Angel Heart – Love of City Hunter in the shadow of its sequel

April 10, 2005 on 11:02 am | In Angel Heart, City Hunter | 2 Comments

Note: Those who intend to take up City Hunter should not read this article until they are far, far, deeply immersed in the series – and only then if they’re thick-skinned.

Angel voice, a new but nostalgic echo
–“Angel Night” OP for City Hunter 2

A post at Kakumei alerted me to the fact that a new anime called Angel Heart is to be part of the upcoming Spring season. The comment “what’s that? City Hunter!” intrigued me, and I set out on a quest. Taking my readings somewhat further I found that, 14 years after City Hunter ’91 comes a “sequel”.
It is not pretty, and for this reason mangaka Tsukasa Houjo suggests that he has written an “alternate universe” for fear of upsetting City Hunter fans. And I am upset.

“Parallel universe” and “coincidentally the same characters” arguments don’t cut it. City Hunter is a world where danger is supposed to lurk, and tragedy can strike. Think of Angel Heart as a bus stop: one might choose to get off at the end of City Hunter or to stay on, venturing to parts unknown. Double think and remove any knowledge of Angel Heart from your mind. Walk away!

Angel Heart is the story of the professional killer “Glass Heart” – a woman who feels remorse for the crimes she has committed. Glass Heart commits suicide, but is saved by surgeons by way of heart transplant. You can probably see where this is going … (or not, seeing as this is nothing like what City Hunter has offered) the heart that Glass Heart receives is that of Kaori, hit by a car on the day of her wedding to Ryo.
Glass Heart eventually finds herself at Cat’s Eye, where she meets Ryo. Ryo has given up the role of City Hunter but connects to Glass Heart through the shared link of Kaori.
So as not to weigh the series down completely, Ryo does learn to move on somewhat; that is, he still hits on the visions that pass by Shibuya. Saeko can see that Ryo is not completely reverted to “mokkori pervert” mode, but this is how the series has always worked: serious Ryo hiding underneath the outgoing Ryo.

The core issue presented to Ryo at the outset is impotence. The most dramatic moments in City Hunter occurred when Ryo was powerless to do anything to stop disaster. In this instance, Kaori is not claimed by a bullet, or by anything to do with the underworld, but rather as a result of her own kindness: saving a child from being hit.
The unstated reason that Ryo rarely let on to Kaori his feelings was because he wanted to shield her from that world. Time and time again he saved her, and now it seems that it was all for nought. Not even City Hunter can stop that sort of tragedy.

The idea of Angel Heart so upset me that I knew there was one thing that would stop me from ever watching it: Kamiya Akira. For a while now I have thought that I might be unable to watch Macross again because Kamiya is Ryo – and to see anyone else in the role would be criminal. At the moment I understand that Kamiya is reprising the role of Ryo (last played six years ago) one more time. Kamiya handles the role perfectly, and with the somewhat delicate material on offer here, this will definitely be necessary.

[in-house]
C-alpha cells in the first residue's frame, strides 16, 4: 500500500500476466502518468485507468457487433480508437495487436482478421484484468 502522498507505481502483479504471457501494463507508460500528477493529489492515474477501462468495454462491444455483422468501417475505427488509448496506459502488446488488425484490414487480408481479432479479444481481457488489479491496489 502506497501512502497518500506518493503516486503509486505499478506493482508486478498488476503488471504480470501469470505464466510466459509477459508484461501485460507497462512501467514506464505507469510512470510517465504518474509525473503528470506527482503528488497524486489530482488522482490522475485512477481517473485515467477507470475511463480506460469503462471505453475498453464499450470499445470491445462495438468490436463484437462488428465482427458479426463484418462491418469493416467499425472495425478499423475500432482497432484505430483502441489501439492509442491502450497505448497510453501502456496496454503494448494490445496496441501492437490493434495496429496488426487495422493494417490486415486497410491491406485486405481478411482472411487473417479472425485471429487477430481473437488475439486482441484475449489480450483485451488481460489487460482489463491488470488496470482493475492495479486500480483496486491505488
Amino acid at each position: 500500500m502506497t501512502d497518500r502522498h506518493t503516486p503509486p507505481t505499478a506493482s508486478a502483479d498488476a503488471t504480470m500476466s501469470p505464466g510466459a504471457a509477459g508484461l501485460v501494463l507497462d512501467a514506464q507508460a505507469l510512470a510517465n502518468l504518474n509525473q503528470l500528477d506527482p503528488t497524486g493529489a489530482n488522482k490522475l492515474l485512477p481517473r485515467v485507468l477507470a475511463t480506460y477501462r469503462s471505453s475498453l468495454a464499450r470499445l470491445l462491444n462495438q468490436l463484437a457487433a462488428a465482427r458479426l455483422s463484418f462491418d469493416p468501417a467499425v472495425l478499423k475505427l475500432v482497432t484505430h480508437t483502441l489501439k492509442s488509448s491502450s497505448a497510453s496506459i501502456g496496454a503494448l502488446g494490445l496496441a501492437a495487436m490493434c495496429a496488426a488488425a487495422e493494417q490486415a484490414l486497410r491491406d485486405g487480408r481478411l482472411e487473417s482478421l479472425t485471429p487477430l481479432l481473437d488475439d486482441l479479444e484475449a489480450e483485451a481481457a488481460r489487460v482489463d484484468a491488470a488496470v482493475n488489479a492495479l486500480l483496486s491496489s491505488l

Thinking about this issue has made me realise how much I love City Hunter: Kaori, Ryo and everyone else. The series is written in a way to make the recurring characters as friends to the point that to see any one of them die, even Reika, is upsetting. Getting this news in the week I saw an episode of City Hunter 2 that truly moved me is an extreme coincidence.
The other odd aspect is that, in reality, Kaori has been dead for four years, Angel Heart‘s manga having debuted in 2001. Yet, due to chance, I found out just this week. Almost definitive proof that chance is indeed a harsh and fickle mistress – precisely the idea peddled in Angel Heart.

Angel Heart, whether or not I choose to watch it (indeed, if someone chooses to sub it), has done something important for me. In light of its announcement, I have realised how important City Hunter and its characters are to me. I will cherish the time I have left with Kaori and Ryo, and then perhaps move on, as Ryo inevitably will. Angel Heart is not just about its tragic base: from it, something new has to grow.
Undoubtedly, it would be interesting to see what that will be.


  1. Wow, I did not expect such reactions to my post. I hope I did not upset you too much…and perhaps you read my answers to your comment. I like City Hunter and I’m just not in the mood to blog Angel Heart” now. But I’m looking forward to your posts about it. It’s pretty interesting to hear about it from someone who’s so into City Hunter!

    Comment by Mina — April 10, 2005 #

  2. The thing is that Angel Heart helped me to realise how much I loved City Hunter.The problem with this article is that I got the idea on Friday when I was really upset, but I didn’t finish it until Saturday night when I didn’t have such an intense feeling any more.

    Comment by Alex — April 11, 2005 #

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